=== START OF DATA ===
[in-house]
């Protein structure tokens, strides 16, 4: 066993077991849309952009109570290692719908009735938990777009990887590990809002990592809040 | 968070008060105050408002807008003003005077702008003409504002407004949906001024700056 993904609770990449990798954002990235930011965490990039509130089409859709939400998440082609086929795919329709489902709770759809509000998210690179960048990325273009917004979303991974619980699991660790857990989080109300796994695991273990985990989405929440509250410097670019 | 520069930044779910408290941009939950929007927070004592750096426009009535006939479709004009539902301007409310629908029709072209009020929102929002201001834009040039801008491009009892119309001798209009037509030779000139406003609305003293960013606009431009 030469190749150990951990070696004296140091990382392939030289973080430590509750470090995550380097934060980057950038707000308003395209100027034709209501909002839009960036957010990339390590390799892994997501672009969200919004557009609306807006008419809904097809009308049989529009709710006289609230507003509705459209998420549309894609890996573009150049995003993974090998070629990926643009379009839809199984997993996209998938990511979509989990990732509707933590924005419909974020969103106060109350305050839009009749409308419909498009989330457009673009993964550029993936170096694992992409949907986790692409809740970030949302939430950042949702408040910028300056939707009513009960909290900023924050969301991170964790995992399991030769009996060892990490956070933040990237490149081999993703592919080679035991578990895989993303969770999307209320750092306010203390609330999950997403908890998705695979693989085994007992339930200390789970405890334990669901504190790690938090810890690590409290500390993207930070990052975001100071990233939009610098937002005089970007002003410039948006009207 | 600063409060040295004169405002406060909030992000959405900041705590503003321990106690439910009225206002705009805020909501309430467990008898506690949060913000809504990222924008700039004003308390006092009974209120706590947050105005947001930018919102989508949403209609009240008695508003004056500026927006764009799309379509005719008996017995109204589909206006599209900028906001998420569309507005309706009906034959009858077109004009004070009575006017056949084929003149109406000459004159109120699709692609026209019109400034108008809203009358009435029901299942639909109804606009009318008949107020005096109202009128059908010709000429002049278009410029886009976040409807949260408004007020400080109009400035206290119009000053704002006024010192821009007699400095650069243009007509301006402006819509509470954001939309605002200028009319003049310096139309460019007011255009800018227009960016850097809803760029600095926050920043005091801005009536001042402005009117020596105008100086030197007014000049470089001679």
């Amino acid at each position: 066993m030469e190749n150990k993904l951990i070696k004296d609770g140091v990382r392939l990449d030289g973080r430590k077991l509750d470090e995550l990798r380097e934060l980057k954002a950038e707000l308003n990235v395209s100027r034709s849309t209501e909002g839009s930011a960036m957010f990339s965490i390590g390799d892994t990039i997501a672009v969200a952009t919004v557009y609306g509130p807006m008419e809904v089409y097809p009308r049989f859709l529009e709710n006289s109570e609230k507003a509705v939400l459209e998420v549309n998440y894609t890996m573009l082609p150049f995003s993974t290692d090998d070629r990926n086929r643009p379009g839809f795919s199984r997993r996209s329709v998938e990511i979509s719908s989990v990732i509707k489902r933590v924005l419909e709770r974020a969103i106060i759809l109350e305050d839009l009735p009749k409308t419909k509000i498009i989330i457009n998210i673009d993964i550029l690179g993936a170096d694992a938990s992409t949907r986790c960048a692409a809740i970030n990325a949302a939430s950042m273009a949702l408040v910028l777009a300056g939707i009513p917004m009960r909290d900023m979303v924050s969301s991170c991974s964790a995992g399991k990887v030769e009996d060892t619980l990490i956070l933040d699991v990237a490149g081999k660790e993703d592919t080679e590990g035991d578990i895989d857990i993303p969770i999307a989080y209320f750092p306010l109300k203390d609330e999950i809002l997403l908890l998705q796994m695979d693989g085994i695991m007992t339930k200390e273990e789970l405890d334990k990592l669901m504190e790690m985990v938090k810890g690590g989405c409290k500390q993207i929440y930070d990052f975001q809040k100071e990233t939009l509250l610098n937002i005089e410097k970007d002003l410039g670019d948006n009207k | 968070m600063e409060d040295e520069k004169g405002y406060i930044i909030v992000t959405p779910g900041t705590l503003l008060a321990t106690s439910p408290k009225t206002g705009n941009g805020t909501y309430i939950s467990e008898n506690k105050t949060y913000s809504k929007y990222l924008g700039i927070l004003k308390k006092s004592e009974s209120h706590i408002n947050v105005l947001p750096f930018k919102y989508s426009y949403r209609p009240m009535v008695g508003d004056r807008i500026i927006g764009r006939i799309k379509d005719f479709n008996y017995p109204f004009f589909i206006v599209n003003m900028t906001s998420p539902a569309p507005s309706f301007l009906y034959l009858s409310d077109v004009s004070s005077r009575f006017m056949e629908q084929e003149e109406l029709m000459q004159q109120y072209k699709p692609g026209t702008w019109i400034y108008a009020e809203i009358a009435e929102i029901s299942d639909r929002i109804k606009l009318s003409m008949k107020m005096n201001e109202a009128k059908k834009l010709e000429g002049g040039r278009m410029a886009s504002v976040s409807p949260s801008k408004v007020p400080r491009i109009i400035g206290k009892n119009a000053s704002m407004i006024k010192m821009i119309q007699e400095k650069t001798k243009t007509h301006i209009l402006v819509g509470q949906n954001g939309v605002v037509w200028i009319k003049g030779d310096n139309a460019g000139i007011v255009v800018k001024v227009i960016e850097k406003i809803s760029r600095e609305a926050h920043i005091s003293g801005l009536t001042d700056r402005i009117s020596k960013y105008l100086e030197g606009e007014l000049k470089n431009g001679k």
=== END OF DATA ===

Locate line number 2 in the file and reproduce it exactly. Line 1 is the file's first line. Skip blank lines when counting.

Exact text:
């Protein structure tokens, strides 16, 4: 066993077991849309952009109570290692719908009735938990777009990887590990809002990592809040 | 968070008060105050408002807008003003005077702008003409504002407004949906001024700056 993904609770990449990798954002990235930011965490990039509130089409859709939400998440082609086929795919329709489902709770759809509000998210690179960048990325273009917004979303991974619980699991660790857990989080109300796994695991273990985990989405929440509250410097670019 | 520069930044779910408290941009939950929007927070004592750096426009009535006939479709004009539902301007409310629908029709072209009020929102929002201001834009040039801008491009009892119309001798209009037509030779000139406003609305003293960013606009431009 030469190749150990951990070696004296140091990382392939030289973080430590509750470090995550380097934060980057950038707000308003395209100027034709209501909002839009960036957010990339390590390799892994997501672009969200919004557009609306807006008419809904097809009308049989529009709710006289609230507003509705459209998420549309894609890996573009150049995003993974090998070629990926643009379009839809199984997993996209998938990511979509989990990732509707933590924005419909974020969103106060109350305050839009009749409308419909498009989330457009673009993964550029993936170096694992992409949907986790692409809740970030949302939430950042949702408040910028300056939707009513009960909290900023924050969301991170964790995992399991030769009996060892990490956070933040990237490149081999993703592919080679035991578990895989993303969770999307209320750092306010203390609330999950997403908890998705695979693989085994007992339930200390789970405890334990669901504190790690938090810890690590409290500390993207930070990052975001100071990233939009610098937002005089970007002003410039948006009207 | 600063409060040295004169405002406060909030992000959405900041705590503003321990106690439910009225206002705009805020909501309430467990008898506690949060913000809504990222924008700039004003308390006092009974209120706590947050105005947001930018919102989508949403209609009240008695508003004056500026927006764009799309379509005719008996017995109204589909206006599209900028906001998420569309507005309706009906034959009858077109004009004070009575006017056949084929003149109406000459004159109120699709692609026209019109400034108008809203009358009435029901299942639909109804606009009318008949107020005096109202009128059908010709000429002049278009410029886009976040409807949260408004007020400080109009400035206290119009000053704002006024010192821009007699400095650069243009007509301006402006819509509470954001939309605002200028009319003049310096139309460019007011255009800018227009960016850097809803760029600095926050920043005091801005009536001042402005009117020596105008100086030197007014000049470089001679």